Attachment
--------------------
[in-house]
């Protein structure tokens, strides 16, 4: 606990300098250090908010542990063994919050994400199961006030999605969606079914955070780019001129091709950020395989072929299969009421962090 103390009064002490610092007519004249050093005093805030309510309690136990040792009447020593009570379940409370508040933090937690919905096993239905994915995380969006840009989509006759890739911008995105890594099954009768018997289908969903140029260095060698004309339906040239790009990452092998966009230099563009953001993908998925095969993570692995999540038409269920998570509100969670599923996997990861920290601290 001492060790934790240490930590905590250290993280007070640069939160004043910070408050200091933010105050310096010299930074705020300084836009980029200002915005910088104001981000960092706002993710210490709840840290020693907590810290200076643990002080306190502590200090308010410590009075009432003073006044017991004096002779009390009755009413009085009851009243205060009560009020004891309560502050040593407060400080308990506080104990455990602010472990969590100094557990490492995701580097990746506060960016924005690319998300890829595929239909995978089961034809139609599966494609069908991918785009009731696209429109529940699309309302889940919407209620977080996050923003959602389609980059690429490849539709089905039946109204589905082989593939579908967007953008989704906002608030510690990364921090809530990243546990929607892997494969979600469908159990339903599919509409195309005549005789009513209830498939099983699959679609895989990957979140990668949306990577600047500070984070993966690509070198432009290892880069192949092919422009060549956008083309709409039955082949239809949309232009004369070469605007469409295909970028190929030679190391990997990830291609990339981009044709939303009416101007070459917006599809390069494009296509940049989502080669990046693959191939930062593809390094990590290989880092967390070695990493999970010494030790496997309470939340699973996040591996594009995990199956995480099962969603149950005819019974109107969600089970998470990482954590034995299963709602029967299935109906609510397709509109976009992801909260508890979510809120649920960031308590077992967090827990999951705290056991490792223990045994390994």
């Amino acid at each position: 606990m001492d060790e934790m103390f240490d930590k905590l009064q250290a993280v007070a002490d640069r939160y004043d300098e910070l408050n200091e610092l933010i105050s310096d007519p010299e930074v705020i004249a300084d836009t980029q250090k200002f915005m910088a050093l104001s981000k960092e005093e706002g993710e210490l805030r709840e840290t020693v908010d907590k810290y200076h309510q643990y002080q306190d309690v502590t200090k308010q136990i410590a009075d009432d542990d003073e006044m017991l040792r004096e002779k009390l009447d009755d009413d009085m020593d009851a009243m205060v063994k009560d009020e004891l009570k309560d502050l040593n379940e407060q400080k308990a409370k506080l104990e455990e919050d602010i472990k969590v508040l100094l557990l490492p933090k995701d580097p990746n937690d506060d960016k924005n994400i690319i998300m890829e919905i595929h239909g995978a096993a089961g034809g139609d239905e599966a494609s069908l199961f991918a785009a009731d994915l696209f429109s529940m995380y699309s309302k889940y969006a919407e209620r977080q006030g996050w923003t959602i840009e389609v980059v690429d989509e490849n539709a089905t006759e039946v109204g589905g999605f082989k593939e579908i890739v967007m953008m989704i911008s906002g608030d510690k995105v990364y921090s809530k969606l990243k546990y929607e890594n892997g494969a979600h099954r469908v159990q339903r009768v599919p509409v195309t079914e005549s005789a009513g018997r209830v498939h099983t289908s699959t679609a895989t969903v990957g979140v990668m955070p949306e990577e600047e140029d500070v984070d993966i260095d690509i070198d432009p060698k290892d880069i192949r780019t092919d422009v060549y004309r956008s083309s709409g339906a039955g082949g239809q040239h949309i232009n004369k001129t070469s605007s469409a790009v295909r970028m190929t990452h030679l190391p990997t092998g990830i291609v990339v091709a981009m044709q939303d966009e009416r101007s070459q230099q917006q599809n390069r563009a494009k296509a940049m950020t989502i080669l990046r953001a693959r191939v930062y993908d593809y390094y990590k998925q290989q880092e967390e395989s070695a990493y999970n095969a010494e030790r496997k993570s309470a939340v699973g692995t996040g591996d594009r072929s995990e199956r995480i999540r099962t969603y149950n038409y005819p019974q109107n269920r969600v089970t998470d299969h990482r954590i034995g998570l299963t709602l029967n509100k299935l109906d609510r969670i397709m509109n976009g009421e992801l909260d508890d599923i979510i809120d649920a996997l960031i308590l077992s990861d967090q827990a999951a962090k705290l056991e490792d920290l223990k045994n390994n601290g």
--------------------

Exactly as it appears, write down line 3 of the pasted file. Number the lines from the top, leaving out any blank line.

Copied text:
């Amino acid at each position: 606990m001492d060790e934790m103390f240490d930590k905590l009064q250290a993280v007070a002490d640069r939160y004043d300098e910070l408050n200091e610092l933010i105050s310096d007519p010299e930074v705020i004249a300084d836009t980029q250090k200002f915005m910088a050093l104001s981000k960092e005093e706002g993710e210490l805030r709840e840290t020693v908010d907590k810290y200076h309510q643990y002080q306190d309690v502590t200090k308010q136990i410590a009075d009432d542990d003073e006044m017991l040792r004096e002779k009390l009447d009755d009413d009085m020593d009851a009243m205060v063994k009560d009020e004891l009570k309560d502050l040593n379940e407060q400080k308990a409370k506080l104990e455990e919050d602010i472990k969590v508040l100094l557990l490492p933090k995701d580097p990746n937690d506060d960016k924005n994400i690319i998300m890829e919905i595929h239909g995978a096993a089961g034809g139609d239905e599966a494609s069908l199961f991918a785009a009731d994915l696209f429109s529940m995380y699309s309302k889940y969006a919407e209620r977080q006030g996050w923003t959602i840009e389609v980059v690429d989509e490849n539709a089905t006759e039946v109204g589905g999605f082989k593939e579908i890739v967007m953008m989704i911008s906002g608030d510690k995105v990364y921090s809530k969606l990243k546990y929607e890594n892997g494969a979600h099954r469908v159990q339903r009768v599919p509409v195309t079914e005549s005789a009513g018997r209830v498939h099983t289908s699959t679609a895989t969903v990957g979140v990668m955070p949306e990577e600047e140029d500070v984070d993966i260095d690509i070198d432009p060698k290892d880069i192949r780019t092919d422009v060549y004309r956008s083309s709409g339906a039955g082949g239809q040239h949309i232009n004369k001129t070469s605007s469409a790009v295909r970028m190929t990452h030679l190391p990997t092998g990830i291609v990339v091709a981009m044709q939303d966009e009416r101007s070459q230099q917006q599809n390069r563009a494009k296509a940049m950020t989502i080669l990046r953001a693959r191939v930062y993908d593809y390094y990590k998925q290989q880092e967390e395989s070695a990493y999970n095969a010494e030790r496997k993570s309470a939340v699973g692995t996040g591996d594009r072929s995990e199956r995480i999540r099962t969603y149950n038409y005819p019974q109107n269920r969600v089970t998470d299969h990482r954590i034995g998570l299963t709602l029967n509100k299935l109906d609510r969670i397709m509109n976009g009421e992801l909260d508890d599923i979510i809120d649920a996997l960031i308590l077992s990861d967090q827990a999951a962090k705290l056991e490792d920290l223990k045994n390994n601290g």